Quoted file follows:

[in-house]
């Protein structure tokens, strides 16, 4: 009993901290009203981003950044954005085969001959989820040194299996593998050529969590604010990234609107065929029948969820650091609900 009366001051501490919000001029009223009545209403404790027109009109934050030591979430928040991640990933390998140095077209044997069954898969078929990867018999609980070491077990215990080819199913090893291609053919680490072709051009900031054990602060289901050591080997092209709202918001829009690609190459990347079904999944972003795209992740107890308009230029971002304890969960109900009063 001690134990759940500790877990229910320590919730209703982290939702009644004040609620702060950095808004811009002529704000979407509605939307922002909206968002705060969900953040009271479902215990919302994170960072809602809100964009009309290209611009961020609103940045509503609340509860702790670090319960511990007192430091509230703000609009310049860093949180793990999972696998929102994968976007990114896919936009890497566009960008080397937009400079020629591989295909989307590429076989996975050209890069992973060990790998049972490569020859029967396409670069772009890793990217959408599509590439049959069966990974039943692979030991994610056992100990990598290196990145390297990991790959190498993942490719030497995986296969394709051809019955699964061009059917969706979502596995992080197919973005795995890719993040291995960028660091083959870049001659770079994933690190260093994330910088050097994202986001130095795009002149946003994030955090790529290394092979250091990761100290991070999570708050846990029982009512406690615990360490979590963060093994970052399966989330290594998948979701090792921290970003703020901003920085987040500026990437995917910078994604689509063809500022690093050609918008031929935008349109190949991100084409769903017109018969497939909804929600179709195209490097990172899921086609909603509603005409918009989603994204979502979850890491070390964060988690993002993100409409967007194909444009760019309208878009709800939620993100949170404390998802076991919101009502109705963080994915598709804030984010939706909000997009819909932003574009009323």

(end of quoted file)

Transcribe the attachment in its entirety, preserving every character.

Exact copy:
[in-house]
């Protein structure tokens, strides 16, 4: 009993901290009203981003950044954005085969001959989820040194299996593998050529969590604010990234609107065929029948969820650091609900 009366001051501490919000001029009223009545209403404790027109009109934050030591979430928040991640990933390998140095077209044997069954898969078929990867018999609980070491077990215990080819199913090893291609053919680490072709051009900031054990602060289901050591080997092209709202918001829009690609190459990347079904999944972003795209992740107890308009230029971002304890969960109900009063 001690134990759940500790877990229910320590919730209703982290939702009644004040609620702060950095808004811009002529704000979407509605939307922002909206968002705060969900953040009271479902215990919302994170960072809602809100964009009309290209611009961020609103940045509503609340509860702790670090319960511990007192430091509230703000609009310049860093949180793990999972696998929102994968976007990114896919936009890497566009960008080397937009400079020629591989295909989307590429076989996975050209890069992973060990790998049972490569020859029967396409670069772009890793990217959408599509590439049959069966990974039943692979030991994610056992100990990598290196990145390297990991790959190498993942490719030497995986296969394709051809019955699964061009059917969706979502596995992080197919973005795995890719993040291995960028660091083959870049001659770079994933690190260093994330910088050097994202986001130095795009002149946003994030955090790529290394092979250091990761100290991070999570708050846990029982009512406690615990360490979590963060093994970052399966989330290594998948979701090792921290970003703020901003920085987040500026990437995917910078994604689509063809500022690093050609918008031929935008349109190949991100084409769903017109018969497939909804929600179709195209490097990172899921086609909603509603005409918009989603994204979502979850890491070390964060988690993002993100409409967007194909444009760019309208878009709800939620993100949170404390998802076991919101009502109705963080994915598709804030984010939706909000997009819909932003574009009323």